There was jubilation on the streets of Pristina today, following the parliament’s declaration of Kosovan independence. Thus Europe gets its newest nation, born out of years of often violent tension between ethnic Albanians and Serbs. EU and other international institutions will continue to play a role in Kosovo, not only to help protect its territory, but also to try to ensure security for the Serbian minority, most of whom opposed the state’s quest for independence. There have been angry demonstrations in Belgrade, and Russia has decried Kosovo’s move. Some commentators in Moscow are portraying it all as a dastardly US-led Western led plot, in language reminiscent of the Cold War.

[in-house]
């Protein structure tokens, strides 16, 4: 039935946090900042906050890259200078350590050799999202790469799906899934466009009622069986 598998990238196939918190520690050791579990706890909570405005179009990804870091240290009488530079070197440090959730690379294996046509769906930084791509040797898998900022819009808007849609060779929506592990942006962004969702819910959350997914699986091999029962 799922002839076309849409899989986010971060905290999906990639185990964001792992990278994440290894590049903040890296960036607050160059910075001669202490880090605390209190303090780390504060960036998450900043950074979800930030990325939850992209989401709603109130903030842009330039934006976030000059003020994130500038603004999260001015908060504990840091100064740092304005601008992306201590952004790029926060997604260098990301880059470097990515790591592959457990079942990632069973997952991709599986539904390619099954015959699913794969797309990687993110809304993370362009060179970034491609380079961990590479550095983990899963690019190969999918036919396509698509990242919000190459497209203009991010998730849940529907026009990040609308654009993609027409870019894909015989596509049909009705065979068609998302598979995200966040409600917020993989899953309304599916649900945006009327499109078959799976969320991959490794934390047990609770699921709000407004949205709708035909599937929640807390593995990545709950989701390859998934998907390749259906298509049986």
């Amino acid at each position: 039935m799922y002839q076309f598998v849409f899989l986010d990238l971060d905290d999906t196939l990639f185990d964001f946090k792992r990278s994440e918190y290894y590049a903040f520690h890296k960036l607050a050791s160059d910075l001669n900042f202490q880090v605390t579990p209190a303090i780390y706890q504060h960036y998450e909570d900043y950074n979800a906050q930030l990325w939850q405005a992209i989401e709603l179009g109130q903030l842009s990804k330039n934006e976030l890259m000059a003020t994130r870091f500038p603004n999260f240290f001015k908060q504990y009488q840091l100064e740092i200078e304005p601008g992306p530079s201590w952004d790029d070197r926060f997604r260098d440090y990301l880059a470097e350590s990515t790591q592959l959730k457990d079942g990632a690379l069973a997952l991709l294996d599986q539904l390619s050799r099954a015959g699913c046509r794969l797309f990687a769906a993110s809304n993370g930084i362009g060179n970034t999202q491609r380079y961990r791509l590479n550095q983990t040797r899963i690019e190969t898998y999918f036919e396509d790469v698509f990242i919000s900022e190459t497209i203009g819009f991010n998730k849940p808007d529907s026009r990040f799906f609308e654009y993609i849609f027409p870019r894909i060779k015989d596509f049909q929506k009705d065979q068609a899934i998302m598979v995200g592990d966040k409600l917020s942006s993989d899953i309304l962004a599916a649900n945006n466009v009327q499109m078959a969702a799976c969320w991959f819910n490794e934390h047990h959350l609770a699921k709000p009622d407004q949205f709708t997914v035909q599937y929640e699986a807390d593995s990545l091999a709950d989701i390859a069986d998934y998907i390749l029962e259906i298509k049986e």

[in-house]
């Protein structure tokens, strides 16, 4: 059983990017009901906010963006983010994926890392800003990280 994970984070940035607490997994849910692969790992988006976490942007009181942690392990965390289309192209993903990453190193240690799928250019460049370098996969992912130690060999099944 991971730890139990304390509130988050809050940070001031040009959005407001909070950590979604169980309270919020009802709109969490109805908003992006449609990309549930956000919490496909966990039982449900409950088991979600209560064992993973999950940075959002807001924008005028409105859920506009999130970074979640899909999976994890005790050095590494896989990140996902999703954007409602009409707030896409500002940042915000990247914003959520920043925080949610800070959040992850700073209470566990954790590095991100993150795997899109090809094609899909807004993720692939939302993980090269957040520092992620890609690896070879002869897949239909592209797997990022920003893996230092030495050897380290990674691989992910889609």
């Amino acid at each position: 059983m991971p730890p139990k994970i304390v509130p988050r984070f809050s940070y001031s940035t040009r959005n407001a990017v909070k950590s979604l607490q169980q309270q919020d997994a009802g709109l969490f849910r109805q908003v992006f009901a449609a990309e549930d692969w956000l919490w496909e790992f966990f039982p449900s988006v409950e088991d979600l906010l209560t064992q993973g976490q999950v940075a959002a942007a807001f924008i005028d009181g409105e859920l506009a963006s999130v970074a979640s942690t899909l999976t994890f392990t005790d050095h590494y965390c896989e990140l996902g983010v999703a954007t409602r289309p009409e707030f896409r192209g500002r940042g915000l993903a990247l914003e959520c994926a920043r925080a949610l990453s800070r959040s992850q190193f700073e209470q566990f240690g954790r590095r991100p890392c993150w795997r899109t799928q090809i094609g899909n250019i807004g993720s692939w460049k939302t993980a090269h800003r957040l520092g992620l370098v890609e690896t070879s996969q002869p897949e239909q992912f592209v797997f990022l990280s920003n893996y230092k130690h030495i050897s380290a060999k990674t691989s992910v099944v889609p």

Tomorrow, in Brussels, EU Foreign Ministers will be discussing how to react, though alas, once again as in the recent history of the Balkans, they are unlikely to present a united front. Whereas countries such as Britain, France and Germany are likely to offer early recognition to the new country, at least three — Cyprus, Romania and Slovakia — are said to oppose this. Cyprus, of course, worries that the Turkish-occupied north of the island could see an independent Kosovo as encouragement to pursue its so far unsuccessful attempt to persuade anyone other than Turkey to recognise the self-styled Turkish Republic of Northern Cyprus. Amd many Romanians worry about the possiblity of Hungarians in Transylvania pressing for secession. Slovakia’s situation is a little more complicated, as it actually pressed for its ‘velvet divorce’ from the Czech Republic, leading to the break-up of Czechoslovakia.